Ralph Alexander Raphael was a British organic chemist, well known for his use of acteylene derivatives in the synthesis of natural products with biological activity.
The Murchison Fund is an award given by the Geological Society of London to researchers under the age of 40 who have contributed substantially to the study of hard rock and tectonic geology. It is named in honour of Prof. Roderick Impey Murchison.
The Corday–Morgan Medal and Prize is awarded by the Royal Society of Chemistry for the most meritorious contributions to experimental chemistry, including computer simulation. The prize was established by chemist Gilbert Morgan, who named it after his father Thomas Morgan and his mother Mary-Louise Corday. From the award's inception in 1949 until 1980 it was awarded by the Chemical Society. Up to three prizes are awarded annually.
The David Syme Research Prize is an annual award administered by the University of Melbourne for the best original research work in biology, physics, chemistry or geology, produced in Australia during the preceding two years, particular preference is given to original research to enhance industrial and/or commercial development.
The Edward Harrison Memorial Prize was awarded from 1926 to 1979 by the Chemical Society and from 1980 to 2007 by its successor the Royal Society of Chemistry to a British chemist who was under 32 years, and working the fields of theoretical or physical chemistry. It commemorated the work of Edward Harrison who was credited with producing the first serviceable gas mask and whose work saved many lives.
The Harrison-Meldola Memorial Prizes are annual prizes awarded by Royal Society of Chemistry to chemists in Britain who are 34 years of age or below. The prize is given to scientist who demonstrate the most meritorious and promising original investigations in chemistry and published results of those investigations. There are 3 prizes given every year, each winning £5000 and a medal. Candidates are not permitted to nominate themselves.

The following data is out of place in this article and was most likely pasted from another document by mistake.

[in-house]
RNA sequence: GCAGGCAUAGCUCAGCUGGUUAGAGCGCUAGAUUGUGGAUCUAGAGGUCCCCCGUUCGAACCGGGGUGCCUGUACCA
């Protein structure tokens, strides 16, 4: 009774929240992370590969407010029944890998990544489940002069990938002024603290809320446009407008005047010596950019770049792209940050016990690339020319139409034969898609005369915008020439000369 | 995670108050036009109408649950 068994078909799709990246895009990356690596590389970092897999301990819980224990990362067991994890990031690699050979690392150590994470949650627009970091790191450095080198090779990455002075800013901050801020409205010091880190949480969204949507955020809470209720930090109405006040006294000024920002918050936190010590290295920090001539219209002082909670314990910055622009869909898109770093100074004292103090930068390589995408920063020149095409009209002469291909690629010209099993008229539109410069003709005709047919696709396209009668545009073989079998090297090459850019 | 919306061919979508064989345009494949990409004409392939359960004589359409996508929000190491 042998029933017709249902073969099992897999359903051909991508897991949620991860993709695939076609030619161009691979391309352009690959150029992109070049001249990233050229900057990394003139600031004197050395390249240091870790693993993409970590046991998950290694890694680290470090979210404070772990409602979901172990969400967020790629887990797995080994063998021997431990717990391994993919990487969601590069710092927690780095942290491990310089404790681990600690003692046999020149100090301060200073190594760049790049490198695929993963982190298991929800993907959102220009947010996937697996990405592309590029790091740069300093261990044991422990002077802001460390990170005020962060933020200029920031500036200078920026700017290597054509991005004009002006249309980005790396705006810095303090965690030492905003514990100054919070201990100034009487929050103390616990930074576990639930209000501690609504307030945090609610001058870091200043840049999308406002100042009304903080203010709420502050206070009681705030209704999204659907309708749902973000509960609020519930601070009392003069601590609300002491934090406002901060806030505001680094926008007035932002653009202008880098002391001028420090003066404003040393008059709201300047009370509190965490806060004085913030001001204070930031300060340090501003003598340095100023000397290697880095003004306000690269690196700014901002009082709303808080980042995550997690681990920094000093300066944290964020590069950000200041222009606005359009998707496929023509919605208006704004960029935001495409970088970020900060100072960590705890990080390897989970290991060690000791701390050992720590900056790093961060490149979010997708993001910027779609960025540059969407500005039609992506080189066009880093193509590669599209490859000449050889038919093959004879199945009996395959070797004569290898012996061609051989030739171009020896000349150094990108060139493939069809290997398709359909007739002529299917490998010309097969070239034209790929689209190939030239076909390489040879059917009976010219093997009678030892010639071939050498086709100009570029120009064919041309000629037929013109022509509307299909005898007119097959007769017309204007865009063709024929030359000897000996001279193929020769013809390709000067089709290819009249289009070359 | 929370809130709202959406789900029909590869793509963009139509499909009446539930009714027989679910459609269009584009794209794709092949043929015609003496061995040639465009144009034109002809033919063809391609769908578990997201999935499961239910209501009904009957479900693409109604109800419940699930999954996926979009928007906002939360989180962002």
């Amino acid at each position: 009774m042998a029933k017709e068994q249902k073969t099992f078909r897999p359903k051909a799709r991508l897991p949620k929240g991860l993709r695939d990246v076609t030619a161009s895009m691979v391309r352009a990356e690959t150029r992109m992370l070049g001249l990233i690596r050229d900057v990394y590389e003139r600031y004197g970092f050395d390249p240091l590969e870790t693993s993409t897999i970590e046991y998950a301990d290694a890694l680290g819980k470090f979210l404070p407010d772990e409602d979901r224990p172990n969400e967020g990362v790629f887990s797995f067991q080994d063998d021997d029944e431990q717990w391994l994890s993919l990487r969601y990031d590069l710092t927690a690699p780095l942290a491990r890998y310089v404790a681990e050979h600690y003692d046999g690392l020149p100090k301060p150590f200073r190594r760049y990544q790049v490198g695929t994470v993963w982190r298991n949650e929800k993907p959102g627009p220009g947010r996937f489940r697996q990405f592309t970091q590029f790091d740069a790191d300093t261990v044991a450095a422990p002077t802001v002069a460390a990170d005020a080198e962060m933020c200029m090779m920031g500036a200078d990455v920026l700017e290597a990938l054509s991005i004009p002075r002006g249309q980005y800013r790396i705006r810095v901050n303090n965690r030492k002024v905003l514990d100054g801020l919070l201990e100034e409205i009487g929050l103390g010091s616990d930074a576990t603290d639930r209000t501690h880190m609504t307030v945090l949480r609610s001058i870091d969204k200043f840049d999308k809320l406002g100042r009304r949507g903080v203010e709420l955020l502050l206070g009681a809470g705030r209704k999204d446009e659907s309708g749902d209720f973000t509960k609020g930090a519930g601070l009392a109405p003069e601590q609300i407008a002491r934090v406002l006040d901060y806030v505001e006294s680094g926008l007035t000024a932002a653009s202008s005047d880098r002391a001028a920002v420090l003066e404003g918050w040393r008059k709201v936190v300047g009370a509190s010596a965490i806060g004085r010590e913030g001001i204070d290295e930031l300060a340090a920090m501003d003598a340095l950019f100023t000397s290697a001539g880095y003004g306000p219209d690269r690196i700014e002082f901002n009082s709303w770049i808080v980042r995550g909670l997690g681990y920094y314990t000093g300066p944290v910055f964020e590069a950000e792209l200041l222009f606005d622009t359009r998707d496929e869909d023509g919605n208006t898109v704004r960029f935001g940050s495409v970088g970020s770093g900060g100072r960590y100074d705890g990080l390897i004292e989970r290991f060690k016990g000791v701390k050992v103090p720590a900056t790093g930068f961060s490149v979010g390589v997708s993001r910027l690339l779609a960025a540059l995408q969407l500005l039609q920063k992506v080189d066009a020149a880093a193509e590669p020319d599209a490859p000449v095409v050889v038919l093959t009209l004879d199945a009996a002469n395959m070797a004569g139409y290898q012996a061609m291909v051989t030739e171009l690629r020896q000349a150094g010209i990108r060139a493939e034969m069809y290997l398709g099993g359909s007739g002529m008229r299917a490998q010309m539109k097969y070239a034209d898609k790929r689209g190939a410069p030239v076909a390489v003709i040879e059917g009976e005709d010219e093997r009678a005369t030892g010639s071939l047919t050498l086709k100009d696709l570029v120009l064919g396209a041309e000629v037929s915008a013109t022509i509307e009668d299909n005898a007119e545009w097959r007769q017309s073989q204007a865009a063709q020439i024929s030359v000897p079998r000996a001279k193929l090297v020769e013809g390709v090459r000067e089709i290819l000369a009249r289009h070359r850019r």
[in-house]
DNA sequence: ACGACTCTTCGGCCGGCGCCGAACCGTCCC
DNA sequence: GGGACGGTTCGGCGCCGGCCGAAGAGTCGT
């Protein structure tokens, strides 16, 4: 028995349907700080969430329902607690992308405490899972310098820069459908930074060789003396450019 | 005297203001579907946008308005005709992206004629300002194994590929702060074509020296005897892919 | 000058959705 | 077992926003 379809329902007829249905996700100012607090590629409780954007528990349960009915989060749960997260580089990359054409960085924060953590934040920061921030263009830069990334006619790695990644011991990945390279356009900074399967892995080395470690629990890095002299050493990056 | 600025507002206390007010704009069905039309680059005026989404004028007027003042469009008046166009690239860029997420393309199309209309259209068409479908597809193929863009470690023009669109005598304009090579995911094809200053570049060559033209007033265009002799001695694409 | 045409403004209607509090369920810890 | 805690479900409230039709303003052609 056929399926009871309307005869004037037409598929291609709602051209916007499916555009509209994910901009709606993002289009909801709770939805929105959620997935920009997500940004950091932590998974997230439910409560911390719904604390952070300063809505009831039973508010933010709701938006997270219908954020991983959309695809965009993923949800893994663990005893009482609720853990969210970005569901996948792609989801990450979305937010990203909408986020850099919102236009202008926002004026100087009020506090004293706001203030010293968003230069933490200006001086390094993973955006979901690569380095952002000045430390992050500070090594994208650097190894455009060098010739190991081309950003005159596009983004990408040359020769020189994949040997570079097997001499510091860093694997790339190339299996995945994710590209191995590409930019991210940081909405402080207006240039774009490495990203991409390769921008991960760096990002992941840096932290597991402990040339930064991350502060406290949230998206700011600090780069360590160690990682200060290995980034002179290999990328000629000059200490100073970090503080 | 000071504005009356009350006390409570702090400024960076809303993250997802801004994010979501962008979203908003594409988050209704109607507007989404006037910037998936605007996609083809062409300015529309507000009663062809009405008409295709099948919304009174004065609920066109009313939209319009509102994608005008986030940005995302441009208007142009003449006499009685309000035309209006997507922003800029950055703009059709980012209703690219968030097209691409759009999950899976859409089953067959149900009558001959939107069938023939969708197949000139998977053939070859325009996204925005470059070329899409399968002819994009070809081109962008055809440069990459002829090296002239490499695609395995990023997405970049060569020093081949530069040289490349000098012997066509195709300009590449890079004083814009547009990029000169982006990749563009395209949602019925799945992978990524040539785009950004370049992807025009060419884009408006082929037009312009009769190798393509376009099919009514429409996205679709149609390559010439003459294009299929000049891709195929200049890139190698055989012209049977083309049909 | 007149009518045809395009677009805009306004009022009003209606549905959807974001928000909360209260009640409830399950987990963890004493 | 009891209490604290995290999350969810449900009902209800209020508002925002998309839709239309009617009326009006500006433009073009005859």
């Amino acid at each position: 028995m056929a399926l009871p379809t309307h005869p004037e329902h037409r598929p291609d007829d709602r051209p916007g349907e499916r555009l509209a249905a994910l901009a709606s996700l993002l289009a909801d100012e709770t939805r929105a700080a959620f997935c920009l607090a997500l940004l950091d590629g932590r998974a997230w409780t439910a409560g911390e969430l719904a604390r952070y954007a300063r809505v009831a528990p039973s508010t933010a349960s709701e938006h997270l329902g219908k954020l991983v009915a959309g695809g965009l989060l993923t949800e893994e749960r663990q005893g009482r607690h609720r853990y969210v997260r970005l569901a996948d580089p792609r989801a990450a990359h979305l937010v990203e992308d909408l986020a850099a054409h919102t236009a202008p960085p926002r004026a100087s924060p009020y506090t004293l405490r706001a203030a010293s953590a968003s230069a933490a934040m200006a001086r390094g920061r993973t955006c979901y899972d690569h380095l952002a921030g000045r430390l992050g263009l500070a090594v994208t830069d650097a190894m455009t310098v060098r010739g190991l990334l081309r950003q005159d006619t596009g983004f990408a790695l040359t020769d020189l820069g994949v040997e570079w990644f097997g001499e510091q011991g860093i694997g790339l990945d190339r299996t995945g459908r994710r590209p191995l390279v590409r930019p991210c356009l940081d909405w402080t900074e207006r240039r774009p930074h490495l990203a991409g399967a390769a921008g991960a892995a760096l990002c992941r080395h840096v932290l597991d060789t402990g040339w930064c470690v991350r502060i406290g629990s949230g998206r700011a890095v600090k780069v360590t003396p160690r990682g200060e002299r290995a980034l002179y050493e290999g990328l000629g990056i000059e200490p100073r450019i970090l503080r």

The Tilden Prize is an award that is made by the Royal Society of Chemistry for advances in chemistry. The award was established in 1939 and commemorates Sir William A. Tilden, a prominent British chemist. The prize runs annually with up to three prizes available. Winners receive £5000, a medal and certificate.
The Eli Lilly Award in Biological Chemistry was established in 1934. Consisting of a bronze medal and honorarium, its purpose is to stimulate fundamental research in biological chemistry by scientists not over thirty-eight years of age. The Award is administered by the Division of Biological Chemistry of the American Chemical Society.
The Beilby Medal and Prize is awarded annually to a scientist or engineer for work that has exceptional practical significance in chemical engineering, applied materials science, energy efficiency or a related field. The prize is jointly administered by the Institute of Materials, Minerals and Mining, the Royal Society of Chemistry and the Society of Chemical Industry, who make the award in rotation.
The Centenary Prize is an award granted annually by the United Kingdom-based Royal Society of Chemistry (RSC) to up to three "outstanding chemists, who are also exceptional communicators, from overseas".